by Johnathan Thayer, Associate Archivist
These days, the Christmas at Sea knitting program at the Seamen's Church Institute (SCI) delivers more than 19,000 handknit items for seafarers each Christmas season. (Keep updated with Christmas at Sea by following the blog.). SCI traces the origins of the knitting program back to the Spanish-American War. In his 1898 Annual Report, Chaplain of the North River Station Walter A. A. Gardner wrote the following:
"As a consequence of the recent war between this country and Spain, a great field for the distribution of God's Word, the sending of comfort bags, the coming in close touch with our own Navy, has given us the opportunity we have long desired, and we have taken advantage of it to the best of our abilities."
Gardner's mother, Mrs. E. A. Gardner, is credited with first suggesting the idea that SCI send "comfort bags," which contained medical supplies, prayer books, and sewing materials to seafarers on warships. The local press picked up on SCI's efforts, and a troop of volunteers offered their services at the Institute. Soon letters were streaming in from grateful seafarers who had received packages from SCI while at war. In 1900, two years after Mrs. Gardner's suggestion, the Seamen's Benefit Society was formed. Headed by Augusta Morris de Peyster and composed entirely of women, the Society dedicated itself to assisting seafarers in any way it could-from organizing musical and dramatic entertainment to sending flowers to seafarers in the hospital.
In 1914, as war spread quickly abroad, the Seamen's Benefit Society sprang into action. The Society responded to the challenge with enthusiasm. As Miss Chatharine S. Leverich writes in her Annual Report, "During this year, in which the European war has wrought so many disastrous changes, the work of the Seamen's Benefit Society has continued without serious interruption." The Society, which had organized volunteer programs that knit items for the Institute's Sloppe Chest (a supply of clothing, boots, tobacco, and other personal goods for sale to the crew of a ship during a voyage) for visiting seafarers, directed their efforts to the seafarer at war. A World War I era knitting pattern for an official "New Red Cross Sweater" illustrates the sweeping call to action civilians responded to during the war years. A bulletin on the back of the pattern issues a request for items "for the boys at the front" such as hair brushes, leather bill folds, and writing instruments (see picture).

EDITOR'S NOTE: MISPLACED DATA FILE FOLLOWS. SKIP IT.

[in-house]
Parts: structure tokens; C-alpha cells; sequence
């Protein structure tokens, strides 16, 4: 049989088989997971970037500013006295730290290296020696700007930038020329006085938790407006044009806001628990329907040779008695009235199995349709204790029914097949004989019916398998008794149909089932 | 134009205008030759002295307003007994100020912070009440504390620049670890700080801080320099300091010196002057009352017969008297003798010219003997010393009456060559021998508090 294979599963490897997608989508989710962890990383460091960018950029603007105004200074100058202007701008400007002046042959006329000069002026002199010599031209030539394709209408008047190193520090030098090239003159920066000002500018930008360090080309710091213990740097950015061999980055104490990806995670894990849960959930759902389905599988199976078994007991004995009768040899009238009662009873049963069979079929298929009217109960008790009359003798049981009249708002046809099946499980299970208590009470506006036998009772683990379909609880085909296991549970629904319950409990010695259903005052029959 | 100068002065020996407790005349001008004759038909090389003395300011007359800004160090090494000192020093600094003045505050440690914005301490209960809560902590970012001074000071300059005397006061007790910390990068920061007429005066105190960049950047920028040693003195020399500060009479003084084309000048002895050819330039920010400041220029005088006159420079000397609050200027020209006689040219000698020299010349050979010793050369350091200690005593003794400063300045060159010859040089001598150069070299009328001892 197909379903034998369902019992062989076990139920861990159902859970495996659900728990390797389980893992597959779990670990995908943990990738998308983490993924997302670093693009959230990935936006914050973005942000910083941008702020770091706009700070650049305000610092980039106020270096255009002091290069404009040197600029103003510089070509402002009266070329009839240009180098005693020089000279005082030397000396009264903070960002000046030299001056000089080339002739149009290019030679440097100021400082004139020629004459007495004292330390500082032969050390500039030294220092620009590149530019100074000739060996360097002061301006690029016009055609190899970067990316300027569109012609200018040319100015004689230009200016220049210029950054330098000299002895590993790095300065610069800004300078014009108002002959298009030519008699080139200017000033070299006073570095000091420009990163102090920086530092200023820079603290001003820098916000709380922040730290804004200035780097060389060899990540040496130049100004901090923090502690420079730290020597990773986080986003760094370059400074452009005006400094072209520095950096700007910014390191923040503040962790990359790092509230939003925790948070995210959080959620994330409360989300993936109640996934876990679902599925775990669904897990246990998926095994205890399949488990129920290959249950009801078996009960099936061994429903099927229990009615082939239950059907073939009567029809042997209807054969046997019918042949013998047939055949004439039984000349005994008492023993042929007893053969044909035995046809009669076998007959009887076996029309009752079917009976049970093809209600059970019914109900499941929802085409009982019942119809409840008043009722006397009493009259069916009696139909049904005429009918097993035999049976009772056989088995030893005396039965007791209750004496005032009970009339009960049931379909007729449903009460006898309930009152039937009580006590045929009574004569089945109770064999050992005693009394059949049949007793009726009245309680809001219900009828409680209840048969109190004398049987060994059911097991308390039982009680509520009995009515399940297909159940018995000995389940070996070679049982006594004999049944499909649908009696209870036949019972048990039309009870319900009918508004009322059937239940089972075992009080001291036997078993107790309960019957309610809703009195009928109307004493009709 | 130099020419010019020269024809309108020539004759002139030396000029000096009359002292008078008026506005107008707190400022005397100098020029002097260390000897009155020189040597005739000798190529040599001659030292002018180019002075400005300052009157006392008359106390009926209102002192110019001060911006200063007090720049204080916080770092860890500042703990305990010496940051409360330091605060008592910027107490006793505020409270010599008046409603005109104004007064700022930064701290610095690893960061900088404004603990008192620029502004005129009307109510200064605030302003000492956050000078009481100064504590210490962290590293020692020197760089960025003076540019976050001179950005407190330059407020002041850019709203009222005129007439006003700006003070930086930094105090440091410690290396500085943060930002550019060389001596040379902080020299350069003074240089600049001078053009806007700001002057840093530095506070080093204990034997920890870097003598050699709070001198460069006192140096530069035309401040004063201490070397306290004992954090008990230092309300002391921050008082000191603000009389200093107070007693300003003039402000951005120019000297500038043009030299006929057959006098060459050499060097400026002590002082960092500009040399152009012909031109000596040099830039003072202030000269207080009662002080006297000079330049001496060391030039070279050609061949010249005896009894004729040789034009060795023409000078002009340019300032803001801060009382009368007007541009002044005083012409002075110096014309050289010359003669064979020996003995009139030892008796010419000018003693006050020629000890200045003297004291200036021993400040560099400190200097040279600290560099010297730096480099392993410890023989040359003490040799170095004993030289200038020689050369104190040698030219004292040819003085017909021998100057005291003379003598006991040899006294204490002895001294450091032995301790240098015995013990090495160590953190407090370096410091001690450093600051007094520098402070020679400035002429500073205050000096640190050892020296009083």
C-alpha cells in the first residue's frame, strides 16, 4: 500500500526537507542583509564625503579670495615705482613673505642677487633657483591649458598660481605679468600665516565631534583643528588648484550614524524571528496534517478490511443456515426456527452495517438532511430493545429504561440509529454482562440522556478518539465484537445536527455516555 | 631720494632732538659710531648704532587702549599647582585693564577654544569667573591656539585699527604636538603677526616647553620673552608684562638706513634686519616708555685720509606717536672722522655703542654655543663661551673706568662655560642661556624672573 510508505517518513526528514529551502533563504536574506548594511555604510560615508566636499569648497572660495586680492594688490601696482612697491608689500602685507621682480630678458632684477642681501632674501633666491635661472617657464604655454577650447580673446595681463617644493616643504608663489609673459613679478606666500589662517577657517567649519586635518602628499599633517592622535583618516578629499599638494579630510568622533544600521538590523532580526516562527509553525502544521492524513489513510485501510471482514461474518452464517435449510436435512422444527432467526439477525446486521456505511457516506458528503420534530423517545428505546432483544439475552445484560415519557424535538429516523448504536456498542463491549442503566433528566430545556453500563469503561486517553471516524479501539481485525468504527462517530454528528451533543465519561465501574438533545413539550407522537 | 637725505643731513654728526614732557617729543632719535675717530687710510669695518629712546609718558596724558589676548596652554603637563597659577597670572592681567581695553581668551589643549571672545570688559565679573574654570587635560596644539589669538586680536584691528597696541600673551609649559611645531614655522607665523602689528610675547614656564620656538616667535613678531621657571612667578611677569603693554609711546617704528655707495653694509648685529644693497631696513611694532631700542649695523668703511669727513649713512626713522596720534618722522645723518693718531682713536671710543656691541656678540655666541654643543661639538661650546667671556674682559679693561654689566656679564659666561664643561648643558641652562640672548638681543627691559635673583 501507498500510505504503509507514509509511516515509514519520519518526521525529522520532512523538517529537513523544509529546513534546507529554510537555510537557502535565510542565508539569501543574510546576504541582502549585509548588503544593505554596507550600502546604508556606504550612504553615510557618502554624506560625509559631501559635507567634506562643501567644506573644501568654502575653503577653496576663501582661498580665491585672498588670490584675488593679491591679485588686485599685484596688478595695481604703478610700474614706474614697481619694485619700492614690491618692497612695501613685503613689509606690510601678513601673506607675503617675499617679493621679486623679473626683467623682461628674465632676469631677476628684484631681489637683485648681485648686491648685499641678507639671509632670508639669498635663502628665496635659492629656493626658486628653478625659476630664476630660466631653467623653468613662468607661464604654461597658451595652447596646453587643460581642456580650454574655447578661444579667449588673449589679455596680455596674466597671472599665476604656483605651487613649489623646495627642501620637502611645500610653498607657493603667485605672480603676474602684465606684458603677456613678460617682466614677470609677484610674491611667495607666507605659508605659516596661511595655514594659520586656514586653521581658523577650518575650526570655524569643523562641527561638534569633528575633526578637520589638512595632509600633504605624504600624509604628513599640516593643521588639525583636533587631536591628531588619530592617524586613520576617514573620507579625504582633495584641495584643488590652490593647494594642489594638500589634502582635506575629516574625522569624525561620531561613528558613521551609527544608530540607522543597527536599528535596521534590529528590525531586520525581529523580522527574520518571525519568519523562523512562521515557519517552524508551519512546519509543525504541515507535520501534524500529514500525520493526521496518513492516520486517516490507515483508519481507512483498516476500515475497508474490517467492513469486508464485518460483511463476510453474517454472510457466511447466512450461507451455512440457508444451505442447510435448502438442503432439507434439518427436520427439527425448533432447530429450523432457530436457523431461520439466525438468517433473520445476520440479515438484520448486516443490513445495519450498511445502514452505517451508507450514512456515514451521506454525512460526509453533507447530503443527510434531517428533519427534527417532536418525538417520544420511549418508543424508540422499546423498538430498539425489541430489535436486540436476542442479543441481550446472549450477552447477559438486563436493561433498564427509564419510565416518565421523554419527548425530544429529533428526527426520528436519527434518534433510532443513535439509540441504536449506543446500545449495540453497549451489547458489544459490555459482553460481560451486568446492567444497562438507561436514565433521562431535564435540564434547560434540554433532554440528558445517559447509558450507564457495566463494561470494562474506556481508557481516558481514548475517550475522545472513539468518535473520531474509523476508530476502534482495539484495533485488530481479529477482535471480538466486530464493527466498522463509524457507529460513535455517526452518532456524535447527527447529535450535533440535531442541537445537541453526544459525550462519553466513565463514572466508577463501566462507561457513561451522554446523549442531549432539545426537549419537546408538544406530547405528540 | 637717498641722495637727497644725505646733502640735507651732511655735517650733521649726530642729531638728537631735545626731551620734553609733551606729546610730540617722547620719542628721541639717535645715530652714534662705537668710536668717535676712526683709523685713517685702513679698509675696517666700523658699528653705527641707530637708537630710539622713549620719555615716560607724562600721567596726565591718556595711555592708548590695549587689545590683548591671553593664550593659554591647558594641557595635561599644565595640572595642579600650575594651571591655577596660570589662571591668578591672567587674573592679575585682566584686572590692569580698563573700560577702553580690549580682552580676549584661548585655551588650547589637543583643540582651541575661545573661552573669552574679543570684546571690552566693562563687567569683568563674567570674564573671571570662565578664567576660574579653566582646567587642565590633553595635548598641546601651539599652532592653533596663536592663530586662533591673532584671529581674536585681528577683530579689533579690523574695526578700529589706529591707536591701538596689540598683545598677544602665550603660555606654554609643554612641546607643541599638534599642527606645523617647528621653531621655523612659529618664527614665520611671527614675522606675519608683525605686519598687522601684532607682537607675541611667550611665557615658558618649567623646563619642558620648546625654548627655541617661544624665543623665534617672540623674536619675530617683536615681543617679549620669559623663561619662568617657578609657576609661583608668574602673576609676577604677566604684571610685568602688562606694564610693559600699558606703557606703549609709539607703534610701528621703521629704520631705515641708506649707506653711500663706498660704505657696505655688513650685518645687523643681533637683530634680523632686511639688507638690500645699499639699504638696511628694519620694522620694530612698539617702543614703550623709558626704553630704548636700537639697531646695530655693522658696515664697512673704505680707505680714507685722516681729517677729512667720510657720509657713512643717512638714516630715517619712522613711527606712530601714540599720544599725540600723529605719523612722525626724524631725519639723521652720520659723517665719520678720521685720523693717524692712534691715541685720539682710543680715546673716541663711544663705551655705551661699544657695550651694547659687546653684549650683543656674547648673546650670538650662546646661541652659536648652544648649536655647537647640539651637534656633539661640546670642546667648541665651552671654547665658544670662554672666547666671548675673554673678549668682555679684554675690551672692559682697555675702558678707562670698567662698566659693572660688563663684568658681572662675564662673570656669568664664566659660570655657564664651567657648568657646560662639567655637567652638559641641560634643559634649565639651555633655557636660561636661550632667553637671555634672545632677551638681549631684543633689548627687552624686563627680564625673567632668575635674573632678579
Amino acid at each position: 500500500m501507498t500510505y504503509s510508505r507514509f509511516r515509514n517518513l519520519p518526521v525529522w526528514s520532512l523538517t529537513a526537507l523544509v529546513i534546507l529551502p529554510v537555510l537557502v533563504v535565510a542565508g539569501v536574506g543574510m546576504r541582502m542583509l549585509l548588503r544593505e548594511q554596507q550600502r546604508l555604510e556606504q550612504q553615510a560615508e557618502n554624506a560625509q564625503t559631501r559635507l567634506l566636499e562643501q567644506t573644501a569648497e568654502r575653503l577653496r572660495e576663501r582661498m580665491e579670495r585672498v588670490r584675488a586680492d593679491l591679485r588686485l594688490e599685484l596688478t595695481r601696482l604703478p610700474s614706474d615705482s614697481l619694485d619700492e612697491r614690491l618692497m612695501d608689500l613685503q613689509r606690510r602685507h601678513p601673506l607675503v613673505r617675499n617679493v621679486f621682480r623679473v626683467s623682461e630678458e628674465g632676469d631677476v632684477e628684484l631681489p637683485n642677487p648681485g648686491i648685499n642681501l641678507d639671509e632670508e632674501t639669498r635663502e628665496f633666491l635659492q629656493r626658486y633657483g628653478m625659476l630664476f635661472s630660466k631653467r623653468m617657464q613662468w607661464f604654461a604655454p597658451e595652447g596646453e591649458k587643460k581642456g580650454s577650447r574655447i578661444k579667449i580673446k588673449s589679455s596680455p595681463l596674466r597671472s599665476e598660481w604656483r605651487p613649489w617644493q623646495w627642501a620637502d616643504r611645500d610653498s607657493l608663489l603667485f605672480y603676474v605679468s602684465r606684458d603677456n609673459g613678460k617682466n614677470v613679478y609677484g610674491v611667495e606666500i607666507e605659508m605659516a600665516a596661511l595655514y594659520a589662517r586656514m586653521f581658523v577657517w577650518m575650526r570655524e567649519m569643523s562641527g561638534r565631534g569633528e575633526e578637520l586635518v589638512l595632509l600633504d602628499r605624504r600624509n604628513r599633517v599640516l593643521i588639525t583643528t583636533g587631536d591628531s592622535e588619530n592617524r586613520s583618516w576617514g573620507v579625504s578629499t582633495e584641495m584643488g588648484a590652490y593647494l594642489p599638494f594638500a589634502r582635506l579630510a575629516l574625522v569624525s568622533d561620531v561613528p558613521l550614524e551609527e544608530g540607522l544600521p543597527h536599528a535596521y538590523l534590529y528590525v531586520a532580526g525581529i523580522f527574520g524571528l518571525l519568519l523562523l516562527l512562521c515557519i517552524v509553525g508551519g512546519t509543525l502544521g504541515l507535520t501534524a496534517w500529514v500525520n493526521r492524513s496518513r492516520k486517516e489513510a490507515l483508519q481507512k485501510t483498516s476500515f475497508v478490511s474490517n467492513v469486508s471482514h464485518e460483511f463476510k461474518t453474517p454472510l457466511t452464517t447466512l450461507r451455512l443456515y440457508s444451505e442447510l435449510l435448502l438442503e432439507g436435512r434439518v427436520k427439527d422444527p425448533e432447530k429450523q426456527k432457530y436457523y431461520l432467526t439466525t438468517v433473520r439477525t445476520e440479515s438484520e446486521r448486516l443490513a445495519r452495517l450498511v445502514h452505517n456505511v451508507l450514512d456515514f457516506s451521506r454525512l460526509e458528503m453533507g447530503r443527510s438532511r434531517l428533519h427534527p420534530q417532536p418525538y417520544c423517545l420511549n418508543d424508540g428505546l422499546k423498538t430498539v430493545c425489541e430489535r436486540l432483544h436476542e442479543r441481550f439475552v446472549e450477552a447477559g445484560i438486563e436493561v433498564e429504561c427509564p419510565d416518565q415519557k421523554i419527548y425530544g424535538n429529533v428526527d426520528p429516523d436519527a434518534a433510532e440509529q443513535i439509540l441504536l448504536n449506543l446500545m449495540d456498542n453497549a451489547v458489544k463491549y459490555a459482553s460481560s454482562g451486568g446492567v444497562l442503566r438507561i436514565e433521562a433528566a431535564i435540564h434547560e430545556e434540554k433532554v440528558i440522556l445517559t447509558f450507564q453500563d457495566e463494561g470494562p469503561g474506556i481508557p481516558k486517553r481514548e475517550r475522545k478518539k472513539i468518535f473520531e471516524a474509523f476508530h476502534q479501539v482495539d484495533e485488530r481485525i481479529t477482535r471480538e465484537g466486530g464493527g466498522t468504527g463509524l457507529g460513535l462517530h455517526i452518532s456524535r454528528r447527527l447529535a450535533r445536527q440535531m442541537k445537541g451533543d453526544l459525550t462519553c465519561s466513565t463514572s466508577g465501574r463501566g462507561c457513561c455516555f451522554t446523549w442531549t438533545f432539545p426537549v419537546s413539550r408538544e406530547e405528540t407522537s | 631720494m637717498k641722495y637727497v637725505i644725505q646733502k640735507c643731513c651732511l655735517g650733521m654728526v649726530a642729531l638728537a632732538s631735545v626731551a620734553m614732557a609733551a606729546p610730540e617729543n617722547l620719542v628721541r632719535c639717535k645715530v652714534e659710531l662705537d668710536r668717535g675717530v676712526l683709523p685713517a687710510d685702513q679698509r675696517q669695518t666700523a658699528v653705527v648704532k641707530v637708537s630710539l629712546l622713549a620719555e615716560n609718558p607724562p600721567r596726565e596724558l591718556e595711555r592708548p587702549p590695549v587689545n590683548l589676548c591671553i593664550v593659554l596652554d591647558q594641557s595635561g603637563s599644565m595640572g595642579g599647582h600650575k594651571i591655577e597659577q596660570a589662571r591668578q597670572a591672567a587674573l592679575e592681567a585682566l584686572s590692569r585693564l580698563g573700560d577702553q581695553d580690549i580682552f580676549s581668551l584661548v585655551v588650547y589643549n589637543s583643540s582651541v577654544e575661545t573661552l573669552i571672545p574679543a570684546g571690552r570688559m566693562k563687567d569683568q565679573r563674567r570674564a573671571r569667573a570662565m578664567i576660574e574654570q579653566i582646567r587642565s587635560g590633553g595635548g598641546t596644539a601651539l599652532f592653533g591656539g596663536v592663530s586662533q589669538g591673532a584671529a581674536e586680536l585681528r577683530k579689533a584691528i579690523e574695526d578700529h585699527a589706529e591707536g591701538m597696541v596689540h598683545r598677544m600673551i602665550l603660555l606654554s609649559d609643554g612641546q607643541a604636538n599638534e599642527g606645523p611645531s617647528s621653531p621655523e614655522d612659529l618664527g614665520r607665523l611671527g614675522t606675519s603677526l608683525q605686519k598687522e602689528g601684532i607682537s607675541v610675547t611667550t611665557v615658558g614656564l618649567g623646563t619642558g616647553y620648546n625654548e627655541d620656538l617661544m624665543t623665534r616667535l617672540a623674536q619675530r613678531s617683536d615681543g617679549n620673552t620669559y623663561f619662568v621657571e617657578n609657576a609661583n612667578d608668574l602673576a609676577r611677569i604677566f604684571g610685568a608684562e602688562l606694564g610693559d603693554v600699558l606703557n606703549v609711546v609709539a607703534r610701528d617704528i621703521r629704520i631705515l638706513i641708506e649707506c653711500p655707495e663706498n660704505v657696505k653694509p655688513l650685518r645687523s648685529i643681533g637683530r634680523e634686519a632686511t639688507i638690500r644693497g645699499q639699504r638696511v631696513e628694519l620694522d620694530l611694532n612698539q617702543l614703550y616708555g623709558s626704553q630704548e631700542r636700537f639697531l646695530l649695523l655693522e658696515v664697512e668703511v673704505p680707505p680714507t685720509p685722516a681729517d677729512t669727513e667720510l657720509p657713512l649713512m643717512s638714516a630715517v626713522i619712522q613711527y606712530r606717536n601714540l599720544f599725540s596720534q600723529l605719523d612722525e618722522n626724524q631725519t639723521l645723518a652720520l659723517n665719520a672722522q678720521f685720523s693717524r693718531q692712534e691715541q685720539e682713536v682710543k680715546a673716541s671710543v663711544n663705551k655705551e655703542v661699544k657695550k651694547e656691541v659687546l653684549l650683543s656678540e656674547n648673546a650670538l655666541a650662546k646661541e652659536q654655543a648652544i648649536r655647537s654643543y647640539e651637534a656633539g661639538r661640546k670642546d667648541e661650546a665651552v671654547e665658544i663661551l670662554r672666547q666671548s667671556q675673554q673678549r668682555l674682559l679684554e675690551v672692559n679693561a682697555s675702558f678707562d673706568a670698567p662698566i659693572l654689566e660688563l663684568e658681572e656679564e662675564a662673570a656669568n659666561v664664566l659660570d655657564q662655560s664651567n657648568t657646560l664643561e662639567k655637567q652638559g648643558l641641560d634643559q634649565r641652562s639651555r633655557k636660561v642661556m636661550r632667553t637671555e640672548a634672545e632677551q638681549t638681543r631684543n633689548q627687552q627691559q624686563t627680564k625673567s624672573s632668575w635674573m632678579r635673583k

The dark years of World War II saw SCI's knitting program expand to a greater extent than ever before. Thousands of volunteers donated their time, money, and material to assist SCI's Women's Council in knitting clothing and distributing comfort bags. In 1943 alone, 15,987 woolen garments were donated and distributed to seafarers. By 1945, the longstanding tradition of distributing Christmas boxes to seafarers reached an all-time high at 8,108 boxes.
In 1951, the first year of the Korean War, the Knitter's Guild was created at SCI. Over sixty years, the Guild has transformed into the modern day Christmas at Sea program in which knitting groups from around the country work with SCI to continue the work of knitting for the seafarer.
A 1971 letter from a seafarer on the USNS Rigel puts into very real terms just how much such acts of voluntary kindness and goodwill can mean to a seafarer away from home for the holidays:
"Thank you very much for your kindness in sending me the Christmas Box. I am cargo yeoman on this ship and sometimes have to work 10 to 16 hours straight below decks in the cold storage lockers. It is 0 degrees down there so you can be sure I'll get plenty of usage for your hat and scarf. Hope to Stop at your A+ establishment the next time I'm in New York."